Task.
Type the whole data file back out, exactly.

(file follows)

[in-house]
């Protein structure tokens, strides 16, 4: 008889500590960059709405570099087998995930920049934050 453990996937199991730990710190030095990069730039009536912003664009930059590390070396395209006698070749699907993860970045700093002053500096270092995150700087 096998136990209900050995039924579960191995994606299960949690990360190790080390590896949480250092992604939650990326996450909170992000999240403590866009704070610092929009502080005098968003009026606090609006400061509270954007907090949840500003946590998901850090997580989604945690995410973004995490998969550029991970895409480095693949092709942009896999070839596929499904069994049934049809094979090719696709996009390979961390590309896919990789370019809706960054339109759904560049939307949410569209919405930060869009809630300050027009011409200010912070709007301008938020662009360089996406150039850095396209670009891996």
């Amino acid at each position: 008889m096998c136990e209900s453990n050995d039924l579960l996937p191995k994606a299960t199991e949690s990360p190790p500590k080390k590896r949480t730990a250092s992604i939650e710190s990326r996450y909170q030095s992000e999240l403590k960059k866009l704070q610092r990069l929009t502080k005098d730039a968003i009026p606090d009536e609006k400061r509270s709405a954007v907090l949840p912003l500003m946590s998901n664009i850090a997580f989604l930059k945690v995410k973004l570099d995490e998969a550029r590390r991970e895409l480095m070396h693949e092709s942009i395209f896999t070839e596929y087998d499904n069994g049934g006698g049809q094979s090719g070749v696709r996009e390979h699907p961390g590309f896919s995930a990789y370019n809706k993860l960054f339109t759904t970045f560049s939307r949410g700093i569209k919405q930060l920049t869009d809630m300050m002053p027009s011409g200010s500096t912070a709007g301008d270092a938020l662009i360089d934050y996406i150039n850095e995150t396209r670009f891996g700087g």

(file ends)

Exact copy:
[in-house]
């Protein structure tokens, strides 16, 4: 008889500590960059709405570099087998995930920049934050 453990996937199991730990710190030095990069730039009536912003664009930059590390070396395209006698070749699907993860970045700093002053500096270092995150700087 096998136990209900050995039924579960191995994606299960949690990360190790080390590896949480250092992604939650990326996450909170992000999240403590866009704070610092929009502080005098968003009026606090609006400061509270954007907090949840500003946590998901850090997580989604945690995410973004995490998969550029991970895409480095693949092709942009896999070839596929499904069994049934049809094979090719696709996009390979961390590309896919990789370019809706960054339109759904560049939307949410569209919405930060869009809630300050027009011409200010912070709007301008938020662009360089996406150039850095396209670009891996």
């Amino acid at each position: 008889m096998c136990e209900s453990n050995d039924l579960l996937p191995k994606a299960t199991e949690s990360p190790p500590k080390k590896r949480t730990a250092s992604i939650e710190s990326r996450y909170q030095s992000e999240l403590k960059k866009l704070q610092r990069l929009t502080k005098d730039a968003i009026p606090d009536e609006k400061r509270s709405a954007v907090l949840p912003l500003m946590s998901n664009i850090a997580f989604l930059k945690v995410k973004l570099d995490e998969a550029r590390r991970e895409l480095m070396h693949e092709s942009i395209f896999t070839e596929y087998d499904n069994g049934g006698g049809q094979s090719g070749v696709r996009e390979h699907p961390g590309f896919s995930a990789y370019n809706k993860l960054f339109t759904t970045f560049s939307r949410g700093i569209k919405q930060l920049t869009d809630m300050m002053p027009s011409g200010s500096t912070a709007g301008d270092a938020l662009i360089d934050y996406i150039n850095e995150t396209r670009f891996g700087g």